With Israel's usually talkative government maintaining an uncharacteristic silence, information on the mysterious incident has come almost exclusively from abroad.
Discussing the incident on an Israeli TV station Sunday, an outspoken former U.S. ambassador to the U.N. said he thought Israel might have been attacking a nuclear installation, "a message not only to Syria, but to Iran."
Tzachi Hanegbi, chairman of the Israeli parliament's foreign affairs and defense committee, told reporters he instructed military intelligence chief Amos Yadlin to avoid any mention of Syria at a committee meeting on Sunday. Panel members regularly report to journalists during and after committee meetings.
In a statement some participants took to be an oblique reference to the success of the alleged Syria raid, Yadlin told the meeting, "Israel's deterrence has been rehabilitated since the Lebanon war, and it affects the entire regional system, including Iran and Syria," according to a lawmaker who was present. Yadlin was referring to the inconclusive results of Israel's campaign against Hezbollah in Lebanon last summer.
The lawmaker spoke on condition of anonymity because he was not authorized to disclose the meeting's contents to the media.
Foreign news reports have suggested that Israel struck a Syrian site designed to make non-conventional weapons, possibly a nuclear installation built with North Korean help..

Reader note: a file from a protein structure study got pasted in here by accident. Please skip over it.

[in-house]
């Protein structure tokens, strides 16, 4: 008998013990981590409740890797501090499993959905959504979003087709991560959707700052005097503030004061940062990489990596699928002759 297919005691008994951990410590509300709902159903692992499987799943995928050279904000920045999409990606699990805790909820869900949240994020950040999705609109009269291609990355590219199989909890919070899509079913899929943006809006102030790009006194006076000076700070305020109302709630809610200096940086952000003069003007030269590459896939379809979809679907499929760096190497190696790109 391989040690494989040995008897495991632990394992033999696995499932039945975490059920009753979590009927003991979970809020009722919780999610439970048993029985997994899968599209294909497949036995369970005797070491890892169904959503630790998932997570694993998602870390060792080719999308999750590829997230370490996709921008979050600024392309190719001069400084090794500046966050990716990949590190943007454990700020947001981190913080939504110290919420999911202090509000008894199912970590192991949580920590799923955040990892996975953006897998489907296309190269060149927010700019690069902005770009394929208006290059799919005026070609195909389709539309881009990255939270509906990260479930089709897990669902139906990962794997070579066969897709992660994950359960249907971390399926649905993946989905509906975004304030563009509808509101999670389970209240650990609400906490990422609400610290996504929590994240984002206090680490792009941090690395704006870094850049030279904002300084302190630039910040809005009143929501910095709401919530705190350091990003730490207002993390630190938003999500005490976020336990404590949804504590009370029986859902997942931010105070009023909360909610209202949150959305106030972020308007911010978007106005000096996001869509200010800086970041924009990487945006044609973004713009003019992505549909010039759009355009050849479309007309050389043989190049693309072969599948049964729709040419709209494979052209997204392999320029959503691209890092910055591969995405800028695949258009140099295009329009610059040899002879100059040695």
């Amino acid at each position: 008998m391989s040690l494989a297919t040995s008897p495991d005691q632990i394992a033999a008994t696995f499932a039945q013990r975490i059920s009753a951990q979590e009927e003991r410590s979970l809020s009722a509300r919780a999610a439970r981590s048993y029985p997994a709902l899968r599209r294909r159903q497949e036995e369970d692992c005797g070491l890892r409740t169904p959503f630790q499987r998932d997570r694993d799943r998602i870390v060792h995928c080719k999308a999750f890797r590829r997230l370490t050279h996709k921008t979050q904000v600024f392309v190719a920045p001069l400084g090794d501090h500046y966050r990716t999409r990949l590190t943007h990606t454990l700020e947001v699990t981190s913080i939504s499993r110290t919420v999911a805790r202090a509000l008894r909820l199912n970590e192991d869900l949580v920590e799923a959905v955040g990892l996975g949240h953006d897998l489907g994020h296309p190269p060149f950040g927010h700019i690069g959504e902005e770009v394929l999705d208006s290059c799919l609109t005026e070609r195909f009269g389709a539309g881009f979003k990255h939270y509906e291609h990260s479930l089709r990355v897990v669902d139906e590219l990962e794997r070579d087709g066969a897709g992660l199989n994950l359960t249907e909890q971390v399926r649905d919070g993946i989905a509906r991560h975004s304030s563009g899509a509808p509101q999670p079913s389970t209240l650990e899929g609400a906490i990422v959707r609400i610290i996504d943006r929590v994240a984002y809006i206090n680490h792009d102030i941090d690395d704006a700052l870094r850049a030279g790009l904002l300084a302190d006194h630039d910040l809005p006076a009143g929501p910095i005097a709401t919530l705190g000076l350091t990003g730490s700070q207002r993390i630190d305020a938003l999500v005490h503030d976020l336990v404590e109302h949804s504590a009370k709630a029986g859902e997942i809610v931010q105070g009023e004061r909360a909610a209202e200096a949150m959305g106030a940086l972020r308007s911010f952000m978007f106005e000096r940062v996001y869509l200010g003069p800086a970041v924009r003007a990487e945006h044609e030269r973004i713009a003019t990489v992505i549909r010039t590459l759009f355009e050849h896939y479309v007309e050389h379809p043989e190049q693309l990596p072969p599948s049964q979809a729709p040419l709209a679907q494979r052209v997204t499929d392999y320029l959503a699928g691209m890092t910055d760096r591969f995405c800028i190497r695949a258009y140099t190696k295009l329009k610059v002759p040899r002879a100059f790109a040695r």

"I think it would be unusual for Israel to conduct a military operation inside Syria other than for a very high value target, and certainly a Syrian effort in the nuclear weapons area would qualify," the former U.N. ambassador, John Bolton, told Israeli Channel 10 TV in an interview broadcast Sunday.
"I think this is a clear message not only to Syria, I think it's a clear message to Iran as well, that its continued efforts to acquire nuclear weapons are not going to go unanswered," Bolton said.
CBS News correspondent Robert Berger reports that if Bolton's assessment turns out to be true, then Israel risked going to war to send a clear message - that nuclear weapons in Syria will not be tolerated.
In other developments:
Bolton, who has long called for a hard line against the Syrian and Iranian regimes, did not indicate that he had first-hand information about the incident.
Other hypotheses have posited that Israel was on an intelligence-gathering mission, testing Syria's air defenses, scouting an air corridor for a future strike against Iranian nuclear facilities, or hitting a shipment of arms destined for the Lebanese guerrilla group Hezbollah, a close ally of both Syria and Iran.
In the past, Israel often has been swift to announce such operations. This time, Syria cryptically announced the incident, announcing its air space had been entered and that Israel had "dropped munitions." Syria has offered no evidence of any Israeli attack.
Syria and Israel fought each other during both the 1967 and 1973 Mideast wars. Their last direct military confrontation was in neighboring Lebanon in 1982, when Israel's air force shot down dozens of Syrian warplanes and Israel destroyed Syrian tanks.
Israel has dismissed recent calls by Syria to restart peace talks, citing the Damascus regime's continued support for Palestinian militant groups and Hezbollah guerrillas in Lebanon.